DevOps : Why do you focus on Flow and Automation?

A few weeks ago I did a DevOps “Lunch & Learn” talk inside my company. I’m not trying to claim I’m “Billy DevOps”, but I need our company to move in that direction or we will die. While I was preparing for that talk I did some Googling for the common complaints about DevOps talks and training courses, hoping to avoid them, and what I got back was a bunch of people complaining about the heavy focus on “The Principle of Flow”, specifically the automation piece of that.

Take a look at any conference agenda and the DevOps talks are mostly focused on automation, whether that’s builds (Ansible, Terraform, Vagrant, Cloud) or Continuous Integration/Deployment (CI/CD). Automation is certainly a part of DevOps, but DevOps isn’t just automation. So why do people focus on the automation aspect of DevOps so much?

I started off my talk by saying something like this,

“I Googled the common complaints about DevOps talks and training, and most people complained about too much focus on the Principle of Flow and automation. I’m going to do the same thing!”

So why did I come to this conclusion? Well, there are a few reasons.

The principle of feedback relies on you getting that feedback and doing something with it, like improving applications or processes etc. I realise I’m being simplistic, but how can you do anything with that feedback unless you have flow sorted? If it takes you weeks/months/years to effect basic changes because of bad flow, the feedback becomes almost irrelevant. It only serves to demotivate you, as you identify all the problems, with no way of fixing them.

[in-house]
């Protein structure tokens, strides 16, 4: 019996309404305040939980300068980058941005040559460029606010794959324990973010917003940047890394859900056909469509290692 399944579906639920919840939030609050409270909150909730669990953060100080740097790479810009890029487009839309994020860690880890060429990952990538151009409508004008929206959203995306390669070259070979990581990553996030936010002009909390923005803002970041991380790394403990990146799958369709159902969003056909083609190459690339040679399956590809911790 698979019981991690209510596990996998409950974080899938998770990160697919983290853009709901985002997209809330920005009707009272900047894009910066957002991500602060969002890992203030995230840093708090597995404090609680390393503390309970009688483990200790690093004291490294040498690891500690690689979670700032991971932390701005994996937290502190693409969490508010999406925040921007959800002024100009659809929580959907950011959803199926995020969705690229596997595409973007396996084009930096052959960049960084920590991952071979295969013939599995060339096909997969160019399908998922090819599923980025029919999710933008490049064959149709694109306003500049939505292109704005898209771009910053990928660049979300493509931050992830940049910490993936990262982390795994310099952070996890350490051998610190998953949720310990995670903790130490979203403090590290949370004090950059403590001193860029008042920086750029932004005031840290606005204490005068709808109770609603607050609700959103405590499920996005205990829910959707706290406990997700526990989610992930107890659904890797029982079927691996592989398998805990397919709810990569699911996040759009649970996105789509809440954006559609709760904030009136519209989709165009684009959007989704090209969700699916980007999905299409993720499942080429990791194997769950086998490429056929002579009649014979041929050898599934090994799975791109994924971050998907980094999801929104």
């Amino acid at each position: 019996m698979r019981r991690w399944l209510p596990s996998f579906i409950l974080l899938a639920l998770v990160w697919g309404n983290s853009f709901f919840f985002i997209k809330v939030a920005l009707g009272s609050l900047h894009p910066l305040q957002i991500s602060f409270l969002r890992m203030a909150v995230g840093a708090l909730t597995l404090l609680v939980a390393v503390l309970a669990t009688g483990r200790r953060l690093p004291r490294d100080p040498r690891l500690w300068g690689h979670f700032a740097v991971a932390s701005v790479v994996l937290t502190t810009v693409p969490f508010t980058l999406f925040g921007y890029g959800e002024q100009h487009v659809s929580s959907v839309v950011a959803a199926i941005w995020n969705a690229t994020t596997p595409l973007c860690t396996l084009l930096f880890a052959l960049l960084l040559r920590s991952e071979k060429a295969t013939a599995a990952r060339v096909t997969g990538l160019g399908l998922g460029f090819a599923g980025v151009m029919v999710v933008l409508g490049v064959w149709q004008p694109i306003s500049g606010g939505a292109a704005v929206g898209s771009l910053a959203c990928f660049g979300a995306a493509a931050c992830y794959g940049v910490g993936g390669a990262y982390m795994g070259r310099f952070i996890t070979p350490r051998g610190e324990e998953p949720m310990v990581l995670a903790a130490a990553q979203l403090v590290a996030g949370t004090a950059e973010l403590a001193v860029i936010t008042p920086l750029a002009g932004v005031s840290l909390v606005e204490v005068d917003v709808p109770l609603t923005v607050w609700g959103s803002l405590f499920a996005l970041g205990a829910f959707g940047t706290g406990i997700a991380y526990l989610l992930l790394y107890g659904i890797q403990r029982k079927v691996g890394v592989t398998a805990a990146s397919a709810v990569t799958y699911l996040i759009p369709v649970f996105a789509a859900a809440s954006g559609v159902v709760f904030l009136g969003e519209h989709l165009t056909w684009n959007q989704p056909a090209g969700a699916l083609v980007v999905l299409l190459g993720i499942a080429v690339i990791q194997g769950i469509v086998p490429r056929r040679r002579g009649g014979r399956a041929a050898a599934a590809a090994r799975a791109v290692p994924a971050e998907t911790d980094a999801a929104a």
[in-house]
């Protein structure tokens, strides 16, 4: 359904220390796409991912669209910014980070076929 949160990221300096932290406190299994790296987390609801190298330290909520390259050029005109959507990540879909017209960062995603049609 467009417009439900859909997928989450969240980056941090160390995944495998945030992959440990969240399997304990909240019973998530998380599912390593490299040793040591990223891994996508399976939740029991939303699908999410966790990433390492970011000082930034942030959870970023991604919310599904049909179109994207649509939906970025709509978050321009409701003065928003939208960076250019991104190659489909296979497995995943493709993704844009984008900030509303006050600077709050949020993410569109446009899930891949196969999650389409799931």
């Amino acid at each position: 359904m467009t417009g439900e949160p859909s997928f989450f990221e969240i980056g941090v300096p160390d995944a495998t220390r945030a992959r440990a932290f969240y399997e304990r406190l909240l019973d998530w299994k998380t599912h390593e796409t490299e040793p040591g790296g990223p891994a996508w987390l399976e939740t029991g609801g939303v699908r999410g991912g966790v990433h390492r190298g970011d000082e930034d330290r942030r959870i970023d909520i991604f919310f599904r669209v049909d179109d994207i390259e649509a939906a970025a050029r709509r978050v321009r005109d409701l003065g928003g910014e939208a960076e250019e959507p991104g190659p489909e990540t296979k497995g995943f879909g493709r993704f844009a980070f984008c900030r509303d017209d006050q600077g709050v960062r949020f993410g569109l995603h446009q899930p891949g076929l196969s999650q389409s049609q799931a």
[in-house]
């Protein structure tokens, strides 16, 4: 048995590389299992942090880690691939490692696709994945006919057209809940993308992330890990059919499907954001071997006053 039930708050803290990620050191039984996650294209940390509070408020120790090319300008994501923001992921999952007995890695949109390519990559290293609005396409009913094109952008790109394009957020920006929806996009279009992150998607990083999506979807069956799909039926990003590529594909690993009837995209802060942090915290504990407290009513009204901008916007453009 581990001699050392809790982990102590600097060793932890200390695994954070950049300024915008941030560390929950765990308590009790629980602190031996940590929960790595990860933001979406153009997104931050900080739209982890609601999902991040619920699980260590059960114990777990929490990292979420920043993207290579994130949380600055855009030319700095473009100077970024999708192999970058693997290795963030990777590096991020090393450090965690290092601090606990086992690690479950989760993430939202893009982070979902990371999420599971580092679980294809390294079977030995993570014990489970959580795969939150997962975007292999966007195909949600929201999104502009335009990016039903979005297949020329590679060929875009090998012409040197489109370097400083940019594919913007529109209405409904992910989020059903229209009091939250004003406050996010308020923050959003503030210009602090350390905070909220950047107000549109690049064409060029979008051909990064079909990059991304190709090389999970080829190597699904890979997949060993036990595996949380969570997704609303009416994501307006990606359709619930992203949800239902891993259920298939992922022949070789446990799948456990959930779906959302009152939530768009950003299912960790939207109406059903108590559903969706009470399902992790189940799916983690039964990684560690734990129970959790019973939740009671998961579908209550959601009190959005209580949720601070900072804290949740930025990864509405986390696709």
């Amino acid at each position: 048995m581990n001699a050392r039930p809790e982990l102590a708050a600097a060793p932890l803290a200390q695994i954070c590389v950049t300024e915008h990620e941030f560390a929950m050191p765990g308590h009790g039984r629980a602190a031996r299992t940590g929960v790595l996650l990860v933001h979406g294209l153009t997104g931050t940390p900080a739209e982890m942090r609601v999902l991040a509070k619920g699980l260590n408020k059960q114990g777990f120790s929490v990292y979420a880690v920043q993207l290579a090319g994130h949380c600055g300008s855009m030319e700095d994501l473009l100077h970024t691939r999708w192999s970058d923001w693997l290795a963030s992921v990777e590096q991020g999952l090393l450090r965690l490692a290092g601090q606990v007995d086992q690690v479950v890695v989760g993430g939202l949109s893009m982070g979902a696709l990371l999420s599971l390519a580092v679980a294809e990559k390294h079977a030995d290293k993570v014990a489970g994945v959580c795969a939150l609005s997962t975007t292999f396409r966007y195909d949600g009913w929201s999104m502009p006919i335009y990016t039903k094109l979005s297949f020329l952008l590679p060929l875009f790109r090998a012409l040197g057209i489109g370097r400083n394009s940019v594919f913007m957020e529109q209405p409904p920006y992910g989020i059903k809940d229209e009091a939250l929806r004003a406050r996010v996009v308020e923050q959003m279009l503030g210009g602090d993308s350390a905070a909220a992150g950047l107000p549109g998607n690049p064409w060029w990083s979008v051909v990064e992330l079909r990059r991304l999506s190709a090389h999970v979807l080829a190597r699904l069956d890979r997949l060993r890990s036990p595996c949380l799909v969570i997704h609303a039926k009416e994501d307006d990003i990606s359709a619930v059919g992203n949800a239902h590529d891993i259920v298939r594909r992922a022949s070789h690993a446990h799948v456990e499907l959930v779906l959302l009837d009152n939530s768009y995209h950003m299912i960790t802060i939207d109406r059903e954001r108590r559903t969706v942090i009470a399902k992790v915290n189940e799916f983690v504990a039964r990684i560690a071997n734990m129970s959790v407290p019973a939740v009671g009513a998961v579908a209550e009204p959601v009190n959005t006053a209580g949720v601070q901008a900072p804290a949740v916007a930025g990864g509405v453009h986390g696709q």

The principle of continual learning and experimentation relies on flow being sorted. If you can’t quickly and reliably build kit and deploy apps to it, how do you expect to be able to experiment and learn new things? I discussed this point in a post called Why Automation Matters : Reducing the Cost of Failure.

It feels like the majority of people I speak to don’t have basic automation sorted yet. In public they talk a good talk, but behind the scenes the processes in their company suck just as bad as ours. Either that, or they have one aspect of automation sorted, which they talk about all the time, forgetting to mention the other manual processes that persist.

Let’s not forget that most of the people I see talking about DevOps come from a technical background, and I suspect are probably more interested in the automation aspects of DevOps than the process side of things. Also, in their current roles they have the ability to influence automation more than they do process change, so they are going to focus on a fight they have a chance of winning.

I think it’s important to emphasise to people that automation isn’t the be-all and end-all of DevOps, but that doesn’t stop it being the fun bit for me. πŸ™‚

Check out the rest of the series here.

Cheers

Tim…

Vagrant Build of AWX on Oracle Linux 7 Using Docker-Compose Method

I may need to do a bunch of scripting related to our load balancers, and I have the choice of using the API from the servers directly, Ansible Core or the web services exposed by AWX. I wanted to play around with AWX anyway, so that seemed like a good excuse…

First step was to install AWX. It’s pretty easy, but I must admit to spending a few minutes in a state of confusion until I rebooted my brain and started again. Turning things off and on always works. I’m an Oracle Linux person and “I do Docker”, so the obvious choice was to install it using the Docker-Compose method on Oracle Linux 7 (OL7).

The post includes the basic Docker setup, but if you need something a little more, check out the installation article and video.

If you don’t care about the build and just need AWX up quickly, you can use this Vagrant build that does everything for you, including Docker and AWX on Oracle Linux. πŸ™‚

Cheers

Tim…